Organizational Performance

(Net worth to total assets; delinquent loans to total loans, net charge-offs to average loans, and return on assets)

  • 30% Emotional stability (personality)
  • 18% Relationship building (skill)
  • 13% Overall employee engagement (success measure)
  • 9% Task planning/completion (skill)
  • 7% Conscientiousness (personality)
  • 7% Transformational leadership (skill)
  • 6% Agreeableness (personality)
  • 5% Plan/implement strategic change (skill)
  • 4% Extraversion (personality)
  • 2% Openness to experience (personality)
  • 1% HPWPs (Success measure)

48% TOTAL PERSONALITY TRAITS
39% TOTAL LEADERSHIP SKILLS

Employee Engagement

  • 33% High-productivity work procedures (success measurement)
  • 32% Conscientiousness (personality)
  • 12% Transformational leadership (skill)
  • 5% Openness to new experience (personality)
  • 5% Emotional stability (personality)
  • 4% Task completion (skill)
  • 4% Agreeableness (personality)
  • 3% Relationship building (skill)
  • 2% Planning/implementing strategic change (skill)
  • 1% Extraversion (personality)

47% TOTAL PERSONALITY TRAITS
21% TOTAL LEADERSHIP SKILLS

Transformational Leadership

  • 22% Plan/implement strategic change (skill)
  • 17% Relationship building (skill)
  • 16% Task completion (skill)
  • 14% Agreeableness (personality)
  • 11% Emotional stability (personality)
  • 8% Conscientiousness (personality)
  • 8% Openness to new experiences (personality)
  • 4% Extraversion (personality)

55% TOTAL LEADERSHIP SKILLS
45% TOTAL PERSONALITY TRAITS

Three Personality Traits to Recruit for and/or Improve

Among the report’s recommendations is to develop a CEO’s strengths across three key personality traits: conscientiousness, emotional stability, and agreeableness. Although Barrick acknowledges that changing a CEO’s personality is unlikely, it’s possible to improve the behaviors captured by these traits.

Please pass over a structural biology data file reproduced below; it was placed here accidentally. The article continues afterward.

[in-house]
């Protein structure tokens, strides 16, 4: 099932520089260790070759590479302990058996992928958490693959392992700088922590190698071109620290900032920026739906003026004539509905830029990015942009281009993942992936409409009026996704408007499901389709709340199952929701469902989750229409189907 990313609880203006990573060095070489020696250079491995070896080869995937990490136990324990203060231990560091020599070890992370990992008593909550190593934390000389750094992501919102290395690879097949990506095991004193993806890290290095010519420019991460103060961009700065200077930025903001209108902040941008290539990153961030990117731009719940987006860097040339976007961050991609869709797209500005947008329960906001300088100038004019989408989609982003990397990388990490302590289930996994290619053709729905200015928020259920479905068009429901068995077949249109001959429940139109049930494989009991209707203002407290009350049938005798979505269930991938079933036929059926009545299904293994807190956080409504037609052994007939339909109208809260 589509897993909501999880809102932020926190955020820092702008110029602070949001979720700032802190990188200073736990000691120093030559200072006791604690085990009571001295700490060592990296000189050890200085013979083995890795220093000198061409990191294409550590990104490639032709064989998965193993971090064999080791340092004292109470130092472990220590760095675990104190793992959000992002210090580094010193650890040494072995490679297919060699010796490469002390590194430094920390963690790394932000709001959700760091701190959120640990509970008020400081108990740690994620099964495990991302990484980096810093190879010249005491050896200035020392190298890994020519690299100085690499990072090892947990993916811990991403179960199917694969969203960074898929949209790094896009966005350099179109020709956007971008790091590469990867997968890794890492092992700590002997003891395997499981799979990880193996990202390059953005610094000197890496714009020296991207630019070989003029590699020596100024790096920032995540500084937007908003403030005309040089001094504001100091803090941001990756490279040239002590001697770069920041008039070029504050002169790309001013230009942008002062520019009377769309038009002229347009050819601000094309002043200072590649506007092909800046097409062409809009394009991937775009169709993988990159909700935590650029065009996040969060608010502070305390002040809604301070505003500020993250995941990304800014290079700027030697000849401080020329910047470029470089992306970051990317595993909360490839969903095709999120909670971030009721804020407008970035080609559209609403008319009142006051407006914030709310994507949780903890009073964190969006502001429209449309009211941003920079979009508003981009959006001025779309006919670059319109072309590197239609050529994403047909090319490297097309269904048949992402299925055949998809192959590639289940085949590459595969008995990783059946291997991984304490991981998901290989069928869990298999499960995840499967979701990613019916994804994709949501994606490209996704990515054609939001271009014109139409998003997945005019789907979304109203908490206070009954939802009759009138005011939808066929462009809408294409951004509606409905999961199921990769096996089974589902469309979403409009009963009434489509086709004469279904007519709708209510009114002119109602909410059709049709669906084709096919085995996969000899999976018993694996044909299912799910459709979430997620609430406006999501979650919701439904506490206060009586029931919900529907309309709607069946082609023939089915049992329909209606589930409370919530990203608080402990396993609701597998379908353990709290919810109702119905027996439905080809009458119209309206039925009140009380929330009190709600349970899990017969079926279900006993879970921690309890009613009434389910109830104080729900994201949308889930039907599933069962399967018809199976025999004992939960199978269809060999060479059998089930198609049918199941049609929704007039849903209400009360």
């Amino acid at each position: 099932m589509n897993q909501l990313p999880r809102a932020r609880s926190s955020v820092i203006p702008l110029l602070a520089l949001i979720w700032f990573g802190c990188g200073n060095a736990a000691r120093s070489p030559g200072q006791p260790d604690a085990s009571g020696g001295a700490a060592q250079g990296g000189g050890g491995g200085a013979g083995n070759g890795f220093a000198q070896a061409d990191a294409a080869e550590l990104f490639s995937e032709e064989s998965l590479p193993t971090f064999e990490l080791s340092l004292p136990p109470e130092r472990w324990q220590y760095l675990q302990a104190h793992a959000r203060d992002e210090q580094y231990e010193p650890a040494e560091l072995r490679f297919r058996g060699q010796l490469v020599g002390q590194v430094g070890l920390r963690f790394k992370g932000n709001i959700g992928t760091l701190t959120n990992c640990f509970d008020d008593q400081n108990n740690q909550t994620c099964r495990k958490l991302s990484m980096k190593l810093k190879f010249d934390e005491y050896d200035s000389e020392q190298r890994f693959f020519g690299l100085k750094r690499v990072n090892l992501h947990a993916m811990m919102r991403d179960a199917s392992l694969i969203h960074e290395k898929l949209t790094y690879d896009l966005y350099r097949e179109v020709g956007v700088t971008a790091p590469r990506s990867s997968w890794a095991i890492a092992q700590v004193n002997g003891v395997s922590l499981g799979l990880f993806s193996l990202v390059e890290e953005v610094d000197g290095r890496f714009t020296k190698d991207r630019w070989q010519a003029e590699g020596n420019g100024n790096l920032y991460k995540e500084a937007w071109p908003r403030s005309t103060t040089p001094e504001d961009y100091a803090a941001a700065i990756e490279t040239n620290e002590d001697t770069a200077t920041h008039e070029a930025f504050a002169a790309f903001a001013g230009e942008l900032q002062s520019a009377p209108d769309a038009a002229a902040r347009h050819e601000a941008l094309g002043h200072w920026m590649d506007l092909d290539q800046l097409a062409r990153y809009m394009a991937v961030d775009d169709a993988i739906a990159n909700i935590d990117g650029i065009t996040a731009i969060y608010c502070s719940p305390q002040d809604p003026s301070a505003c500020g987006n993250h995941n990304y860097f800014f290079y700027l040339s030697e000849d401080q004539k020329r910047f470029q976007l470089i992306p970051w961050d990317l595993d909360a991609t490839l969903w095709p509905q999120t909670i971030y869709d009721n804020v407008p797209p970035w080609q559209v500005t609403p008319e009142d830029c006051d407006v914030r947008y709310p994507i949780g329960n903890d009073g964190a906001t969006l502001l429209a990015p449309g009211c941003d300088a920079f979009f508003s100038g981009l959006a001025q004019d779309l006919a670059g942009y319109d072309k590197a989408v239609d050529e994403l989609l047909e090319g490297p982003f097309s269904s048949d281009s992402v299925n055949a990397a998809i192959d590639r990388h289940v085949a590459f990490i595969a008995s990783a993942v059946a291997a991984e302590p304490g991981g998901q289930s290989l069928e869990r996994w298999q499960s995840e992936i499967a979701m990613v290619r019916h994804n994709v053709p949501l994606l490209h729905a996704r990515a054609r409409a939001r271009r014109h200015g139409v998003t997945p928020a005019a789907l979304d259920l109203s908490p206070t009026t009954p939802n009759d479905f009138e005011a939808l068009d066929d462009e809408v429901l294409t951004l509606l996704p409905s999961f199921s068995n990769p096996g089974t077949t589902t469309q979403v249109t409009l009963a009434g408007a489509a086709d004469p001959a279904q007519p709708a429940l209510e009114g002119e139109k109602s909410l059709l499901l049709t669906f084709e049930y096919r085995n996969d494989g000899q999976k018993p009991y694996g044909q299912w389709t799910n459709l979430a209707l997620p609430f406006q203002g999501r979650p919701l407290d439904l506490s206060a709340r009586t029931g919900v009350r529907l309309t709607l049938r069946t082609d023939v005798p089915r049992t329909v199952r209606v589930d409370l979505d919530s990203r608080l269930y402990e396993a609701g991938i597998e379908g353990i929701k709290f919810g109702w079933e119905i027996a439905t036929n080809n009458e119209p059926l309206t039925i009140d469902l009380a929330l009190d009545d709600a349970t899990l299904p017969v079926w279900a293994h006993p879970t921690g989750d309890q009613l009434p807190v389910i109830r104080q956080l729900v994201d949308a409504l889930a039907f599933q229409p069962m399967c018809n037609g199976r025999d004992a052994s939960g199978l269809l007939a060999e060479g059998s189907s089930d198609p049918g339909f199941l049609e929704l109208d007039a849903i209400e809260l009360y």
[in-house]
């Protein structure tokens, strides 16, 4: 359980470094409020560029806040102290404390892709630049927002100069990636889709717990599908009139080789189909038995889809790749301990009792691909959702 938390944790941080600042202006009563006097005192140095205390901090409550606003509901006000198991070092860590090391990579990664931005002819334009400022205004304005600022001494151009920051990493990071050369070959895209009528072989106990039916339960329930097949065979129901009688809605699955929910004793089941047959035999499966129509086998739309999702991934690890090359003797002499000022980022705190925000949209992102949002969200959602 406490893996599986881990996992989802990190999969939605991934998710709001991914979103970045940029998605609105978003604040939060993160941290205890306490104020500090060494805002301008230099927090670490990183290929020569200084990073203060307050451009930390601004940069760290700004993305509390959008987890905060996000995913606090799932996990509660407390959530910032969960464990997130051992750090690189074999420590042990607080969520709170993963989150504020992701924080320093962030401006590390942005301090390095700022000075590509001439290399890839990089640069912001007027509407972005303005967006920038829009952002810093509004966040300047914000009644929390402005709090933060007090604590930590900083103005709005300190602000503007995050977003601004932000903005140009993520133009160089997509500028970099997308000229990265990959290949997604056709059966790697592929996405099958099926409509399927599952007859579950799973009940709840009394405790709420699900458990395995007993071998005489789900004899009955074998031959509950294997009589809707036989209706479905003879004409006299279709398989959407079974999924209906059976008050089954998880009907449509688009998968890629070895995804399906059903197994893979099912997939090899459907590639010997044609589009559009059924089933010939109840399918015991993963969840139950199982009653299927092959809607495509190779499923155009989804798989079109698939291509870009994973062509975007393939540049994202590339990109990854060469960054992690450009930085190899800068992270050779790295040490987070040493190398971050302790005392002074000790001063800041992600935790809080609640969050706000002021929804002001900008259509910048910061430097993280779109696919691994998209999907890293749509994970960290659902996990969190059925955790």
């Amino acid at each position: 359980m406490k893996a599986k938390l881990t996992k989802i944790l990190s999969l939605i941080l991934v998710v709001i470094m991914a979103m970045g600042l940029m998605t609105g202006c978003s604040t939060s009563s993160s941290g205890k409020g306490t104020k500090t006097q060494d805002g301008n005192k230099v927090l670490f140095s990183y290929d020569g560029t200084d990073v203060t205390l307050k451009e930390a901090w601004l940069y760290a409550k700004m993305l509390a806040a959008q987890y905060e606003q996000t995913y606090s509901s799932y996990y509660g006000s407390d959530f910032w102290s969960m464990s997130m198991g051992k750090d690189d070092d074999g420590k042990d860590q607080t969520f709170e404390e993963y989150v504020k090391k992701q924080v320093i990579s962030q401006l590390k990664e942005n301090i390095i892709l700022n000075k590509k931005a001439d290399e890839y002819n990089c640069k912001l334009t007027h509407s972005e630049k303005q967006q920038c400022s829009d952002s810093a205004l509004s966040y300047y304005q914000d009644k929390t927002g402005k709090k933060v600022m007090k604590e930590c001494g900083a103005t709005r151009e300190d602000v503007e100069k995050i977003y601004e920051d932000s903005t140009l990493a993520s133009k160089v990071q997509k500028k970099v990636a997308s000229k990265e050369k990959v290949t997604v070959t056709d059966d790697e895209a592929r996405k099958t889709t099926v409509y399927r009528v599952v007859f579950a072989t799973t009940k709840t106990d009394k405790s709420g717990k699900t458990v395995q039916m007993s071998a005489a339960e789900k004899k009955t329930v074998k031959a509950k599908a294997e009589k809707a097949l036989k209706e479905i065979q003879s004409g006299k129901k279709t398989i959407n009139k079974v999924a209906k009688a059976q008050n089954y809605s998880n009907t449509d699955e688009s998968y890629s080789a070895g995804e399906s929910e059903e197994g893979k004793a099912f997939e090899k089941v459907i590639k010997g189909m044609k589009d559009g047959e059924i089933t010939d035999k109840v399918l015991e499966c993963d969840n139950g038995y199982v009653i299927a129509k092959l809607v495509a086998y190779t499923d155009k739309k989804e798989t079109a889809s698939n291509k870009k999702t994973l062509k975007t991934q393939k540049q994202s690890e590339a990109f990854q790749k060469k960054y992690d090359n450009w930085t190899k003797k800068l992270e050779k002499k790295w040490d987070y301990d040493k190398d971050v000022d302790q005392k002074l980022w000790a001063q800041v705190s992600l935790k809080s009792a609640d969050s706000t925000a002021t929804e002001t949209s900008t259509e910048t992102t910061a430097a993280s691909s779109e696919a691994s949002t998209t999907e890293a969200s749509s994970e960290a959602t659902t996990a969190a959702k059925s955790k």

Suggestions for improving behaviors include:

  • Set and publicly commit to fewer but more important goals (conscientiousness);
  • Manage stress levels through diet, exercise, relaxation, and visualization techniques (emotional stability); AND
  • Rely on inquiry, not just advocacy, and work to identify more effective ways to give feedback to others (agreeableness).

The report also recommends comprehensive 360-degree feedback reports every 18 months for executives, to give them a clear sense of their skills and behaviors.

Overall, we know there’s no one formula for a good credit union CEO—we can’t create them in a lab to match with these research conclusions. But watching for these key attributes can help you recruit the best executive talent, and train the people who are already leading your credit union.

Ben Rogers is the research director for the Filene Research Institute. Reach Ben at benr@filene.org.

Strategic Link is the NWCUA’s wholly-owned service corporation, using the power of aggregation to provide the Association’s member credit unions with exclusive high-quality, competitively-priced products and discounted services. Contact Director of Strategic Partnerships Craig Reed today to find out how Strategic Link can help your credit union save money while meeting its goals in 2014 and beyond: creed@nwcua.org.